Go with your gut — cautiously

On the popular TV show NCIS, the team leader (Mark Harmon) is frequently heard exhorting his staff to “go with your gut” (for the women readers I guess you call this female intuition!). The lesson he is sharing with the team is that your intuition, as opposed to decisions based solely on analytics, may give you the best answer when you need to make a decision quickly.

Experts in neuroscience talk about intuition as a type of pattern matching. A new situation reminds you of a previous situation and its outcome. For example, given enough experience in selecting subcontractors, hiring coders, picking a winning stock or getting burned in a relationship, you develop a sense of when to move forward and when to walk away. Learning to listen to your instincts can save you time and trouble. Have you had the experience of meeting someone and knowing in the first few minutes that they were an expert in their field—or that they were “trouble”?

Let me call your attention to a recent Harvard Business Review Blog titled, “Learn to Trust Your Gut”. This is a well-written, if somewhat simplistic, view of listening to your inner voice when you believe a poor or even dangerous course of action is proposed.  When your inner voice speaks, the author suggests that, “If you think that doing things another way would make a material difference, talk to your boss (or customer or client). Why do we do it this way? Would you be open to different ways? What would be the payoff and the risk? Can we experiment with an alternative? Would it be worth doing some further analysis?” I agree this is an internal conversation worth having.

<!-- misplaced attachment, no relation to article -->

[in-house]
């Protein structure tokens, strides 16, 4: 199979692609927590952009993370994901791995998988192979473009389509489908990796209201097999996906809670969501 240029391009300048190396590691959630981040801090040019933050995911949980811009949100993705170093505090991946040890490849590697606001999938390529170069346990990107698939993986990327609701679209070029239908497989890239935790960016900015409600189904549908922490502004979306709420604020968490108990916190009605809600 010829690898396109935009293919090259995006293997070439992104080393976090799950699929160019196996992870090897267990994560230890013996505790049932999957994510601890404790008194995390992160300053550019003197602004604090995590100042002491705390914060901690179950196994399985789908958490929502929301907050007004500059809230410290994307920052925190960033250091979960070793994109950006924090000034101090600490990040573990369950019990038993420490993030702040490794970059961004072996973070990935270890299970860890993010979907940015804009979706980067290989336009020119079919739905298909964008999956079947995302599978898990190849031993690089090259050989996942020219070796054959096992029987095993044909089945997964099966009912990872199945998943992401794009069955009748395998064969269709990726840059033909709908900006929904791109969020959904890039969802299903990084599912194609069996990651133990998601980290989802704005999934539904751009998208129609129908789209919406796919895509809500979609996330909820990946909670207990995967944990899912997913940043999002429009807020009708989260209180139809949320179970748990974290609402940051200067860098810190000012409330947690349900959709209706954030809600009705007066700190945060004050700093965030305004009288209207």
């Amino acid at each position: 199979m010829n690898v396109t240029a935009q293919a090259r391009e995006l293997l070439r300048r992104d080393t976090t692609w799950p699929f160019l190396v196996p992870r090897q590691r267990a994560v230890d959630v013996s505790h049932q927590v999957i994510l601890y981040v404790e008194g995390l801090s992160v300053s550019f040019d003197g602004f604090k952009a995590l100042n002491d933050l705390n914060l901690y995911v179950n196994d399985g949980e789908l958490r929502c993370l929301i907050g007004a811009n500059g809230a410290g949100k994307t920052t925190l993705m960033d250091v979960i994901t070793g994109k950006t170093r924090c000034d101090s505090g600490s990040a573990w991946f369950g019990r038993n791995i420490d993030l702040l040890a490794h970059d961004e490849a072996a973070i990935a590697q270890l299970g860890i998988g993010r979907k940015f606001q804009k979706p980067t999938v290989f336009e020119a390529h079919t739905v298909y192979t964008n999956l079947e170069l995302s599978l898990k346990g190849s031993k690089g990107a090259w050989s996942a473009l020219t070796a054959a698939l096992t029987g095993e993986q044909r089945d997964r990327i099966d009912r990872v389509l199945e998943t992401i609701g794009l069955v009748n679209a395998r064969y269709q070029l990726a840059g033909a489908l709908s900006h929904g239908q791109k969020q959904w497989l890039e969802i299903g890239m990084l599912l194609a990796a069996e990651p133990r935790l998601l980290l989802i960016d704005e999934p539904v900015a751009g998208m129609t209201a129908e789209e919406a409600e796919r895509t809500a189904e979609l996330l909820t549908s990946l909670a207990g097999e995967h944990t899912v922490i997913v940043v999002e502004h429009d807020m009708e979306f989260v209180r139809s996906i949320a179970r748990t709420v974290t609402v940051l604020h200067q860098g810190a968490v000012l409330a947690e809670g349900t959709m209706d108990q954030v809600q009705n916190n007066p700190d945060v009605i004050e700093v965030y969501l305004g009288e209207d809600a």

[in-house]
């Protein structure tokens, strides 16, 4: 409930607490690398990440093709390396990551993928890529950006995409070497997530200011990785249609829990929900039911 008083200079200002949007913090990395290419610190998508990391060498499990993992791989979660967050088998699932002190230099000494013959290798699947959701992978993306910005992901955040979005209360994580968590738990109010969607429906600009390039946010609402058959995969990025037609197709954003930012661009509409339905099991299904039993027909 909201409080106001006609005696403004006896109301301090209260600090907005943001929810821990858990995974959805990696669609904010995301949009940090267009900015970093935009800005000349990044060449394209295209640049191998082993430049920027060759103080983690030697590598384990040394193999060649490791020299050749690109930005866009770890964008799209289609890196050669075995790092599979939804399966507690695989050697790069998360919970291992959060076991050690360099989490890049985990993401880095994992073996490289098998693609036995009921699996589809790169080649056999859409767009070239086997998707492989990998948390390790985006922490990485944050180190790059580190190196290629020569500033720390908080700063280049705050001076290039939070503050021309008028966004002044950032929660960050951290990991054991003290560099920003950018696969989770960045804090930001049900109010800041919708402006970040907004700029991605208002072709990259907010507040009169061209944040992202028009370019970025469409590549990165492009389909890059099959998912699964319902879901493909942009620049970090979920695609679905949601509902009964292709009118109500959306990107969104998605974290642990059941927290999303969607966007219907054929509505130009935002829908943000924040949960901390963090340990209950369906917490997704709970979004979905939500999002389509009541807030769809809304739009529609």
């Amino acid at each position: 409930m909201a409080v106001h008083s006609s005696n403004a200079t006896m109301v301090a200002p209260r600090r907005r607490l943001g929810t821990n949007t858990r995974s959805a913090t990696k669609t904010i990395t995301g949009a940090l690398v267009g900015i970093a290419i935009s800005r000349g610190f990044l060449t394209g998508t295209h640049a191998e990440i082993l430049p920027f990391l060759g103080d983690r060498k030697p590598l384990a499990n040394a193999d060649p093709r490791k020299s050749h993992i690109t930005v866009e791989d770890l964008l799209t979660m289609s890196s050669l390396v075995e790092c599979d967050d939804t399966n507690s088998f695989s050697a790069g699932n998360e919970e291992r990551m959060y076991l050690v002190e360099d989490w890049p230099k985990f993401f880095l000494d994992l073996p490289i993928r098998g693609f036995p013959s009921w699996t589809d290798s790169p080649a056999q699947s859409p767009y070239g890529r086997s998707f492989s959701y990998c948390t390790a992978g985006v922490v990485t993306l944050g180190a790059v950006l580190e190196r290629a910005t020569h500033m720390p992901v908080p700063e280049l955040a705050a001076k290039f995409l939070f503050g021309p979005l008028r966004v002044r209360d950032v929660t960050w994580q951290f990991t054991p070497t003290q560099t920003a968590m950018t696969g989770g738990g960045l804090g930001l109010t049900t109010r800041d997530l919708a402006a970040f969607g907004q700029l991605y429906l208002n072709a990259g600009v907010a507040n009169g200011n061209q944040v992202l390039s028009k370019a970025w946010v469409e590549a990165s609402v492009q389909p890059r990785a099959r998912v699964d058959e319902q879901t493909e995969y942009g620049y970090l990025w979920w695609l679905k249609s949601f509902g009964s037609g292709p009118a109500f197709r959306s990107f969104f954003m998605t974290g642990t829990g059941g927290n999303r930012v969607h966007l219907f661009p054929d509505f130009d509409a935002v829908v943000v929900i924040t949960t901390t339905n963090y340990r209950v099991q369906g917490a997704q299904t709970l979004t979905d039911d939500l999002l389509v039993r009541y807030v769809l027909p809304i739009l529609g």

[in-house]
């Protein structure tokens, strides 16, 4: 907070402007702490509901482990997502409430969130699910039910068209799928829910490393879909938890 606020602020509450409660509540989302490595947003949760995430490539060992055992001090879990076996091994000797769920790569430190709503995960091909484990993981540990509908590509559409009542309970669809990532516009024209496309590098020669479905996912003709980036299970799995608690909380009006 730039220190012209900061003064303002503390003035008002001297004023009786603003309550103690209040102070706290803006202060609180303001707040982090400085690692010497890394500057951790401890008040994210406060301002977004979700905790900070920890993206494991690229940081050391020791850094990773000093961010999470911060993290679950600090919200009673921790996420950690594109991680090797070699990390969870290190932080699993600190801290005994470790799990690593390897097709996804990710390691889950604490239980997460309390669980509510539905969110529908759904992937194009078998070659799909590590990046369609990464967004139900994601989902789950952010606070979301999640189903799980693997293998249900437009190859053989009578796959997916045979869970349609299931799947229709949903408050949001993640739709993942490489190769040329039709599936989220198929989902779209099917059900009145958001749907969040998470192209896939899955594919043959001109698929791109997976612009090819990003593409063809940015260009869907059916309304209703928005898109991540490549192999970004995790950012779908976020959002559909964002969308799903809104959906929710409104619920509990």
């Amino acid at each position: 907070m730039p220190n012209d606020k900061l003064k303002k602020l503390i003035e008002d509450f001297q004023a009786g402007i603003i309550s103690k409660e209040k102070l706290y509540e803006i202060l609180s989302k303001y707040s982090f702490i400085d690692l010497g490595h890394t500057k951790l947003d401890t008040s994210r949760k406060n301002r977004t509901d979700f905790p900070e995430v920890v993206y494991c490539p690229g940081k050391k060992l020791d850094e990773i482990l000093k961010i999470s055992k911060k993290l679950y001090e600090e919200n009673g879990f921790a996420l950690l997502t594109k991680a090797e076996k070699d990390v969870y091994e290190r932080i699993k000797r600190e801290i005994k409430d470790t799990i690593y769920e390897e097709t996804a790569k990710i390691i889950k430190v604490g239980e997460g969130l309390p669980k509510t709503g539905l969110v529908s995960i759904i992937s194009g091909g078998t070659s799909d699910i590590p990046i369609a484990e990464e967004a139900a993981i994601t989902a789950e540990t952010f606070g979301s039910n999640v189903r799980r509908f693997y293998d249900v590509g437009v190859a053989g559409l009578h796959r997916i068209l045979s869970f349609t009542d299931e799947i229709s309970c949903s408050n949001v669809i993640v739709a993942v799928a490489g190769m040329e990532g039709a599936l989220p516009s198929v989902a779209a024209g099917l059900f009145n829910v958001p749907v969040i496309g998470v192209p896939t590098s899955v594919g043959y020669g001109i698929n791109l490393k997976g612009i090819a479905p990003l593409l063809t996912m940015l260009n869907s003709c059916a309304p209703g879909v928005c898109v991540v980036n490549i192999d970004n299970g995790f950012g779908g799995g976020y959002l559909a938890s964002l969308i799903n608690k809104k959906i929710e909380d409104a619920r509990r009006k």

However …

Equally interesting to me in the blog post is comparing the author’s suggestions with comments from readers. Many commenters said — in different words and ways — “hogwash”. The gist of their negative reaction is that authority figures do not want to be questioned. They believe that following your gut, applying the principle that it is easier to get forgiveness than permission, or arguing for a different course of action than the one proposed by senior management is career limiting.  (If this is true, Steve Jobs should have not been very successful!)

So, why the disconnect?

I suggest that first you should ask yourself, “Whose decision is it?” As a project or team manager, if the final decision is yours, collect data and also tune in to your instinct. You will make a better decision when you take advantage of analytical and intuitive analysis.

In an alternate case, when your opinion is solicited before an action is taken by senior decision makers, I think you should give the questioner both facts and your intuitive assessment. For example, “I believe that XYZ Corporation brings useful skills and contacts to our proposal team. However, in conference with them, they only presented their approach and did not ask questions about our solution or the customer’s needs. I am concerned that they will have difficulty working in our cooperative environment.”